Charles River Dog Training Club, Inc.

Waltham, Massachusetts

www.geocities.com/crdtc
How Do I Become a Dog Trainer and Dog Obedience Instructor?

Many of the suggestions below have been adapted from information provided by
the National Association of Dog Obedience Instructors (NADOI).

Training Dogs

  • To be a good dog trainer, you must be physically fit, goal oriented, self-starting, and love dogs. It takes a lot of stamina, patience, understanding, insight, common sense and fortitude to dedicate ones life to training dogs.

  • Becoming a good dog trainer takes a great deal of hands-on experience. It's important to become familiar with many different breeds and types of dog.

  • Read as many books about dog training and behavior as possible, and attend seminars and workshops on these subjects. Never stop learning!

  • Learn about the nature of dogs, their behavior, structure, and other attributes, and learn the theories on how dogs learn and how to train them.

  • Start by training your own dogs at a local club that offers obedience classes or with an independent instructor.

  • Learn about training for achieving high scores in obedience trials and other performance tests. Earn obedience titles on your dogs.

Instructing Classes

  • A good dog obedience instructor must like people and must be able to get along well with various kinds of people. You must be a good listener and know how to teach and motivate people of all ages and abilities.

  • Learn about solving dog/owner problems. Most people who bring their dog to a training class want a wonderfully obedient companion dog. They're coming to class to help solve some problems with their pet dog.

  • Do you want to start your own business? Dog obedience instructing isn't likely to be lucrative. Most dog-owners work during the day, so classes are usually held weekday evenings and weekends. Training space is hard to find - free space is rare - and landlords usually don't consider dogs to be attractive tenants. In addition to the rent, there are other bills to pay - insurance, advertising and utilities. Teaching three hours each week night is only a part-time salary. Also, the work is seasonal. Don't quit your day job!

  • No one can teach you how to train a dog. Other trainers can only teach you how they train a dog. Not all methods will be compatible with your aptitudes, attitudes, or sensibilities. Not all dogs learn by the same methods. Borrow ideas from other people, books, videos, and your own experience. Develop methods that work best for you. Develop a toolbox of training techniques for the dog that doesn't learn by your favorite method. Keep an open mind and never stop learning!

Some Practical Suggestions

  • Request a copy of the brochure, Careers in Dogs, from the AKC.

  • Learn dog training skills by gaining hands-on experience. Train your own dog and your friends' dogs. Join a dog training club. Volunteer at a shelter and help make dogs more adoptable by teaching them some basic obedience. Work with many different breeds and get lots of dog handling experience.

  • Attend as many dog training seminars and workshops as you can. Design your own program of study at a local community college to include animal behavior and animal science courses, psychology courses, basic teaching skills, and how to run a small business. NADOI does not endorse commercial dog training schools, partly because the organization doesn't have the staff to investigate them and partly because many schools don't stay in existence very long.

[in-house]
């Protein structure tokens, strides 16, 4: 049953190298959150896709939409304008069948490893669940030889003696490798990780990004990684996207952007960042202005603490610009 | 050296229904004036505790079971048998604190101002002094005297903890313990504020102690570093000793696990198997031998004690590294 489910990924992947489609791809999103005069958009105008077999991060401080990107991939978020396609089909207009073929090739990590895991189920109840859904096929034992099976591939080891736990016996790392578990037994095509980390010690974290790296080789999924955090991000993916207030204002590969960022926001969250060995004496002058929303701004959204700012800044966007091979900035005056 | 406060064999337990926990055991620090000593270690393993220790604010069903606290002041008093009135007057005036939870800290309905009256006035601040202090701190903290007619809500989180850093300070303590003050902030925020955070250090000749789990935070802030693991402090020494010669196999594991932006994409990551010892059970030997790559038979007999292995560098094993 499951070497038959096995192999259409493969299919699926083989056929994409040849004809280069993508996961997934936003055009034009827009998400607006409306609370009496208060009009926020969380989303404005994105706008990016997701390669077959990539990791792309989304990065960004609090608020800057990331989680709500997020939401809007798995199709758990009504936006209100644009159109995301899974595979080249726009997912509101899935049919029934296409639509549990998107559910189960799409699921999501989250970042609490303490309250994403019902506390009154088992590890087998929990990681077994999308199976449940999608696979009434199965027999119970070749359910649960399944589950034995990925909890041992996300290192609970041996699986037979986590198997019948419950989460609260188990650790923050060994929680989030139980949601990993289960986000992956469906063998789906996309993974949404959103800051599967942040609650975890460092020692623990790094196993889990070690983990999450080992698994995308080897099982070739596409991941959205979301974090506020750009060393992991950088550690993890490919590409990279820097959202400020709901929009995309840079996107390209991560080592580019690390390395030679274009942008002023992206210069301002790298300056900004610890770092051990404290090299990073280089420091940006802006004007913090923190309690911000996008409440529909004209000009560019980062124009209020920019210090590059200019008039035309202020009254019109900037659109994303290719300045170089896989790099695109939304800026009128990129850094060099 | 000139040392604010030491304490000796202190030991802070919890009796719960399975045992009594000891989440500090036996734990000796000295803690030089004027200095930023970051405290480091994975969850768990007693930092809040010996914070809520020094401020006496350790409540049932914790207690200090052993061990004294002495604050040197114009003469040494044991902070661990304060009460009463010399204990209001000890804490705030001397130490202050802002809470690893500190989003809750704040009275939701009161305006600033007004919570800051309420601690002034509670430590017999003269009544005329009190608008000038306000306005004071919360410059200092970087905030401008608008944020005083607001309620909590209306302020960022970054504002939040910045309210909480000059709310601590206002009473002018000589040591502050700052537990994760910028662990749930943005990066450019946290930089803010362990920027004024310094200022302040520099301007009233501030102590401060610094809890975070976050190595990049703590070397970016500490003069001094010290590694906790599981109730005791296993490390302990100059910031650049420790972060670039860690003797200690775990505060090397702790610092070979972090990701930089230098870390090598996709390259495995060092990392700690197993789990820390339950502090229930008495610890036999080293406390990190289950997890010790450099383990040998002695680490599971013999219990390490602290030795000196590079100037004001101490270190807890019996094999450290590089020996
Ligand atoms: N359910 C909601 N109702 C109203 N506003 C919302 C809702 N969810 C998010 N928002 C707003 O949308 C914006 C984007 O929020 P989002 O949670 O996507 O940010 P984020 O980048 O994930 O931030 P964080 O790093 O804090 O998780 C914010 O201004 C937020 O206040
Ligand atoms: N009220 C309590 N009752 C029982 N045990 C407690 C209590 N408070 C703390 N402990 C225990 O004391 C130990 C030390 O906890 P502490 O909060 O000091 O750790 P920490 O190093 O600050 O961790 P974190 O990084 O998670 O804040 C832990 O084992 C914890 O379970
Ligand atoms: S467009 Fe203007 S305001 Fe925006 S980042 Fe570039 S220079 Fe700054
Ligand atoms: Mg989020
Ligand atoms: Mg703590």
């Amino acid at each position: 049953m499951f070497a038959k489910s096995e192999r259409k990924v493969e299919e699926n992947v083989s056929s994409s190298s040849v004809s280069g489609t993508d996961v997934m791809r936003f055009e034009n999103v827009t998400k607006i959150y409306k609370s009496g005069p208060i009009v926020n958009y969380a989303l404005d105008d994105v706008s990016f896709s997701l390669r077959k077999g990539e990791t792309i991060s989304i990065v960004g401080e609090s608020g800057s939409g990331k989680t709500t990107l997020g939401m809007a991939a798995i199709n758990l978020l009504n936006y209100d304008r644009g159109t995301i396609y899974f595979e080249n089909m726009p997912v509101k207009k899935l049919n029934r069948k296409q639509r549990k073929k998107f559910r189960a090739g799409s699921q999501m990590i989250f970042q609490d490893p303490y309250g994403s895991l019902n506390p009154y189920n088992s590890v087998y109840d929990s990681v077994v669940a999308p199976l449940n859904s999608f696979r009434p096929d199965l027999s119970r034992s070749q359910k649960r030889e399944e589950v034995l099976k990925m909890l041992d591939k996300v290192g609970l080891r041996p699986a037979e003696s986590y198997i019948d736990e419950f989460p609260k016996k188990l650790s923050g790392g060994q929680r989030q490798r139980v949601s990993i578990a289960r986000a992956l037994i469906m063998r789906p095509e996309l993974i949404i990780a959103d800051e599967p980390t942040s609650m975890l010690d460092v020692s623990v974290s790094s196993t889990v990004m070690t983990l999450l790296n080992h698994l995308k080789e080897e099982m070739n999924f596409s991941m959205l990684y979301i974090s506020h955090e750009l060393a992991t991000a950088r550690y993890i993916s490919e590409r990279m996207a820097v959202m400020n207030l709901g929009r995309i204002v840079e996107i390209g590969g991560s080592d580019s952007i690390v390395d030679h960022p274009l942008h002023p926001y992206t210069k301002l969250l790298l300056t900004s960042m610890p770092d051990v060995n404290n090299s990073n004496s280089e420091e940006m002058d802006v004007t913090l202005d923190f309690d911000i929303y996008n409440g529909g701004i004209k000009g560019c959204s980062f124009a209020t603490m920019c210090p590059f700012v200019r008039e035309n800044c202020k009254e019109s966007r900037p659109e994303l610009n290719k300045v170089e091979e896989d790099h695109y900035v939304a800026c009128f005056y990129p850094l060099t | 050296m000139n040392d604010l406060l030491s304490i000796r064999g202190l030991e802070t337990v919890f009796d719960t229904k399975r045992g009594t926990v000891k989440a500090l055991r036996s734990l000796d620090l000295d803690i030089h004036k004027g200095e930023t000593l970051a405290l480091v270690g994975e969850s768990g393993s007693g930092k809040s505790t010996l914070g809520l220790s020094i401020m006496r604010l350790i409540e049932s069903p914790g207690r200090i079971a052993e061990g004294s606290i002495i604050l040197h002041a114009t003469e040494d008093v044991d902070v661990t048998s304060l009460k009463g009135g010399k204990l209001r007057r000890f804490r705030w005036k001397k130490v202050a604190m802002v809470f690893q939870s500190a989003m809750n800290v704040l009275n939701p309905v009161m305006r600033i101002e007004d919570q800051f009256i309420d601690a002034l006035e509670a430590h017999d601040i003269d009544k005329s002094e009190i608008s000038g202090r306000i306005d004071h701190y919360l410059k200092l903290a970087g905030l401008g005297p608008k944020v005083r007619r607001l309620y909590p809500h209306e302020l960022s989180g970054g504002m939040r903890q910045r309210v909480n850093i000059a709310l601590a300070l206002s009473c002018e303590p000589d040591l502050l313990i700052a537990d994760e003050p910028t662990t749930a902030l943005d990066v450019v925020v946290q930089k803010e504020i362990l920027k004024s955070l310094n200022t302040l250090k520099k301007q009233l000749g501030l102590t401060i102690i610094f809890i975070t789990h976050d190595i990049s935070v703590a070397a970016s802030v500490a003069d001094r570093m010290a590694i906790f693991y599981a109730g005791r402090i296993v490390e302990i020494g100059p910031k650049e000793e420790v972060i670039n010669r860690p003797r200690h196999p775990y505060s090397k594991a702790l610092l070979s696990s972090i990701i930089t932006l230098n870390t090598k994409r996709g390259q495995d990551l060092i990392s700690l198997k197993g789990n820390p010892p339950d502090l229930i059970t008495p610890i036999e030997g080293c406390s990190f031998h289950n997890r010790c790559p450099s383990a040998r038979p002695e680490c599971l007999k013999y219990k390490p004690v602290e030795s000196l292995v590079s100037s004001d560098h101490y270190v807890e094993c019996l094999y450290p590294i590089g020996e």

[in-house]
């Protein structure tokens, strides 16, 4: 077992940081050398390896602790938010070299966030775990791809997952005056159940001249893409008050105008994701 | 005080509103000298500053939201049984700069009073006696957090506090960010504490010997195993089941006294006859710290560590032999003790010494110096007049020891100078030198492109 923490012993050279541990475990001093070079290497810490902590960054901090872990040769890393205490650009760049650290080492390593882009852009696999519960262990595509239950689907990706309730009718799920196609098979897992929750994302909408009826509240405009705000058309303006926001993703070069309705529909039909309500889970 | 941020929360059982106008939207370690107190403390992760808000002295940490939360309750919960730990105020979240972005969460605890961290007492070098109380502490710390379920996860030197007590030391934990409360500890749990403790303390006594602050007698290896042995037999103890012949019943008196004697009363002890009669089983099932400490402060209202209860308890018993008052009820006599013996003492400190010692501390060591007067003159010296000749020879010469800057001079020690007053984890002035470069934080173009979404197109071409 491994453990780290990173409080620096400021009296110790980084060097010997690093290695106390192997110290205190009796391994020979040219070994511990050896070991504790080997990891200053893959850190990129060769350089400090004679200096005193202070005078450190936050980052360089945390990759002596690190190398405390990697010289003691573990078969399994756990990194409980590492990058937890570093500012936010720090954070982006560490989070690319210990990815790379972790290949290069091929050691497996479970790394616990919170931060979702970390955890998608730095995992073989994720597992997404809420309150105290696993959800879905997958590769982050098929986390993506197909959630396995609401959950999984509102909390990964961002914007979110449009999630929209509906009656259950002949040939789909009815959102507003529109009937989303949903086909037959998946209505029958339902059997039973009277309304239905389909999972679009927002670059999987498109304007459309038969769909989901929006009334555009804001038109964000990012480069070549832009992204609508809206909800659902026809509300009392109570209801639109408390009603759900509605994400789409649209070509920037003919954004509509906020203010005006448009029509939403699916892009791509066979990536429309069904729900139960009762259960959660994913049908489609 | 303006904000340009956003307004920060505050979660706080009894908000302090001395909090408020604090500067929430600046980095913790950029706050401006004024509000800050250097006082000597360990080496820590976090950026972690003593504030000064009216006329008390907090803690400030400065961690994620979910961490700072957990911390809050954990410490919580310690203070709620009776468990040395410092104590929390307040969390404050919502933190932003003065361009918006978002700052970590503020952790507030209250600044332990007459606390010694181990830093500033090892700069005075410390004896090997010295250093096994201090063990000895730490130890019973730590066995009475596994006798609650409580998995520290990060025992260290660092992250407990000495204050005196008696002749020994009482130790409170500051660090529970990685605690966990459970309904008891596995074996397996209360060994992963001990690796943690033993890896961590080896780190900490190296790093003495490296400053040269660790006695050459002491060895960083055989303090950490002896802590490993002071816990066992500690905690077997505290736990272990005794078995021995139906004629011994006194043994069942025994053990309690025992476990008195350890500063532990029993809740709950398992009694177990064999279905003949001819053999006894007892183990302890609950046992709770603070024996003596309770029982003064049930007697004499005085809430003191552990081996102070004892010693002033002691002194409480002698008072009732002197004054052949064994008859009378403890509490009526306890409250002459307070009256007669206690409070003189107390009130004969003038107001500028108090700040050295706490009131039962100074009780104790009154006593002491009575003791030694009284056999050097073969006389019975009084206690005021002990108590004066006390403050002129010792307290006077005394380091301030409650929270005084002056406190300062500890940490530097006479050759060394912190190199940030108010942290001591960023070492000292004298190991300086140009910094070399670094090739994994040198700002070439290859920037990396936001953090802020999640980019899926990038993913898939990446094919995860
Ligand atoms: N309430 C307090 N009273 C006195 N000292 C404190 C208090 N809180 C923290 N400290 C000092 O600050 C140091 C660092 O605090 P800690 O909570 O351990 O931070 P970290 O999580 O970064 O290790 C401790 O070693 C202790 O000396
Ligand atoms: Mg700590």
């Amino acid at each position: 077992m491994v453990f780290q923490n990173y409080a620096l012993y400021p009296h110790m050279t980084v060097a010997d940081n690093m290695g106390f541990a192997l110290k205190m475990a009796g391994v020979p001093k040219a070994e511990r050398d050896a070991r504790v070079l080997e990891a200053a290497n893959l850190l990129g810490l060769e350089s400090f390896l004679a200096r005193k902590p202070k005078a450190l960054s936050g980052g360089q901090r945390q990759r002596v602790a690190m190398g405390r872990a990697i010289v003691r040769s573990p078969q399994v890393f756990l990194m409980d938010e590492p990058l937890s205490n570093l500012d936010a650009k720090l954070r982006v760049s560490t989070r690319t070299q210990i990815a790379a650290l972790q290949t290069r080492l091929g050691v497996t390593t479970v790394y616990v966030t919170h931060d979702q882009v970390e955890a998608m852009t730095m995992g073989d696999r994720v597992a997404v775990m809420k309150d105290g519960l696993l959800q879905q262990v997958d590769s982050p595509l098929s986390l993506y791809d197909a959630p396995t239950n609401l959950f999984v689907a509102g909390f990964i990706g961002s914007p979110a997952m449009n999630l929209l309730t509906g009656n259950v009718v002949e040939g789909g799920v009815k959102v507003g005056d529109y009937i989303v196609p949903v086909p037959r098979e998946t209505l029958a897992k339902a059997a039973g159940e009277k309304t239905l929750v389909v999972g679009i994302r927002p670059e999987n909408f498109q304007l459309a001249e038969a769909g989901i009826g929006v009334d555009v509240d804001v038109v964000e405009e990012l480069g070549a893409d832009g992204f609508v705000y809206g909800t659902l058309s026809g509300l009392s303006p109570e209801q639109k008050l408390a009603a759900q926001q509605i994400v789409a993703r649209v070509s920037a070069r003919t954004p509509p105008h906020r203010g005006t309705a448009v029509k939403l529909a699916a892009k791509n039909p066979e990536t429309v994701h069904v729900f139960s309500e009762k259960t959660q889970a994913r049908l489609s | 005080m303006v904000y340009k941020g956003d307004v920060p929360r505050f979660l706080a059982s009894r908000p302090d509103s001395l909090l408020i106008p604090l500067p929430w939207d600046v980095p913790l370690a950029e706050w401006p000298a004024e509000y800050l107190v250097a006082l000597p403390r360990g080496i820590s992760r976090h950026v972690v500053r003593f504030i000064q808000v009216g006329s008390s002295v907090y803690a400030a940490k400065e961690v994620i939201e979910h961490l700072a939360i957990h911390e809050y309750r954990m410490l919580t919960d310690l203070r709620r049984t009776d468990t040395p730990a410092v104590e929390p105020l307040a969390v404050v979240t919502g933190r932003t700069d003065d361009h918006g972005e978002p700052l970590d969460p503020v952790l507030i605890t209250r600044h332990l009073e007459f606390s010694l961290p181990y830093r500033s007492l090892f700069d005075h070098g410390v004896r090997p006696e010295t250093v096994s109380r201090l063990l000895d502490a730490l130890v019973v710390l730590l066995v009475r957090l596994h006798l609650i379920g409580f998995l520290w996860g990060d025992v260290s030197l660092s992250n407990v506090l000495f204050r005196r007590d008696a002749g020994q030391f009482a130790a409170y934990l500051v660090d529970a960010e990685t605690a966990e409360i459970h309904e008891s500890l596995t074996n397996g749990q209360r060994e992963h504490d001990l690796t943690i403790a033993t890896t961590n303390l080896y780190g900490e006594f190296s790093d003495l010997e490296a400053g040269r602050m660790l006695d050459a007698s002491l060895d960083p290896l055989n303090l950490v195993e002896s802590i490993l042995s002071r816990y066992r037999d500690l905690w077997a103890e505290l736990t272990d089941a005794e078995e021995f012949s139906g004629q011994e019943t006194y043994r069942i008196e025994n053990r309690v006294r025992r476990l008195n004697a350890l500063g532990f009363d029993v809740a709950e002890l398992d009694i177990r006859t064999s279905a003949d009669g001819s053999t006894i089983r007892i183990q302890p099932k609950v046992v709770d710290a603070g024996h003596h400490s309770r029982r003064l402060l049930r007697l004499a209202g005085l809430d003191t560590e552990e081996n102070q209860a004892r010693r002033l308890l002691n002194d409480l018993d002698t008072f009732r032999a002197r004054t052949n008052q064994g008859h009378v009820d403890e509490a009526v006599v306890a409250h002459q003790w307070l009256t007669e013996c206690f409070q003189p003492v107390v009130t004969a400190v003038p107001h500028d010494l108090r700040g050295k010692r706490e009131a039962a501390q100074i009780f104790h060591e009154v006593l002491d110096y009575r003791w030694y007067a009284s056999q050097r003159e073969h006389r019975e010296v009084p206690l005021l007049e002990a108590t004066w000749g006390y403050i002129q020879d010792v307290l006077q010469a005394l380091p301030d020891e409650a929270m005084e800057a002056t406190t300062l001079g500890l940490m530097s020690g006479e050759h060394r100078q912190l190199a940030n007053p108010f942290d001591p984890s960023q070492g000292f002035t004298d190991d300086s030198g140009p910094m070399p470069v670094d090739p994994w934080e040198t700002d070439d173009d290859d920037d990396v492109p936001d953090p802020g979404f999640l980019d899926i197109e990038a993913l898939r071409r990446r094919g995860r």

• Arrange an apprenticeship program with experienced instructors. Serve as an assistant to the instructor of a beginner or basic class. As you gain experience, move up to become an instructor. Progress to instructing more advanced classes. Keep in mind that in most dog clubs, assistants and instructors are not necessarily paid positions.

  • Become a certified intructor through a professional organization such as NADOI, ICAP, or APDT.

Some Resources

  • Professional Standards for Dog Trainers: Effective Humane Principles
    Includes information on dog behavior, trainer skills and ethics, tools and equipment, and more.
    A publication of the Delta Society, www.deltasociety.org

  • Dogwise
    One of the best sources for dog books and videos. 800 776-2665

  • Front and Finish
    Newpaper of record for obedience training. Box 333, Galesburg IL 61402-0333.

  • Forward
    Newsletter published by National Association of Dog Obedience Instructors (NADOI), www.nadoi.org, 729 Grapevine Hwy Suite 369, Hurst TX 76054

  • The Clicker Journal, 20146 Gleedsville Rd, Leesburg VA 20175

  • Animal Trainers Forum, Box 364, West Sand Lake NY 12196

  • Association of Pet Dog Trainers (APDT), www.apdt.com, Box 385, Davis CA 95617

  • International Association of Canine Professionals, www.dogpro.org, P.O. Box 560156, Montverde, FL  34756-0156, (407) 469-2008, [email protected]

  • Clean Run
    Agility magazine, 35 Walnut St, Turner Falls MA 01376

  • Calendar of upcoming seminars, workshops, and clinics in New England

  • Careers Involving Dogs - with links to additional information

  • Mt Ida College, Newton MA
    Certificate programs in Canine Studies/Animal Care, Grooming, Behavior & Training. FMI: 617-928-4715, [email protected]

  • All Dogs Academy for Professional Trainers, A Comprehensive Education in Clicker Training, licensed by the State of NH. FMI: [email protected], 800-472-4669, 603-669-4644

  • Assistance Dog Institute, Santa Rosa CA. Offers degrees in Assistance Dog Education and Human-Canine Life Sciences. Tel: 707-545-3647


Updated Jan-2008
Comments/Feedback to [email protected]


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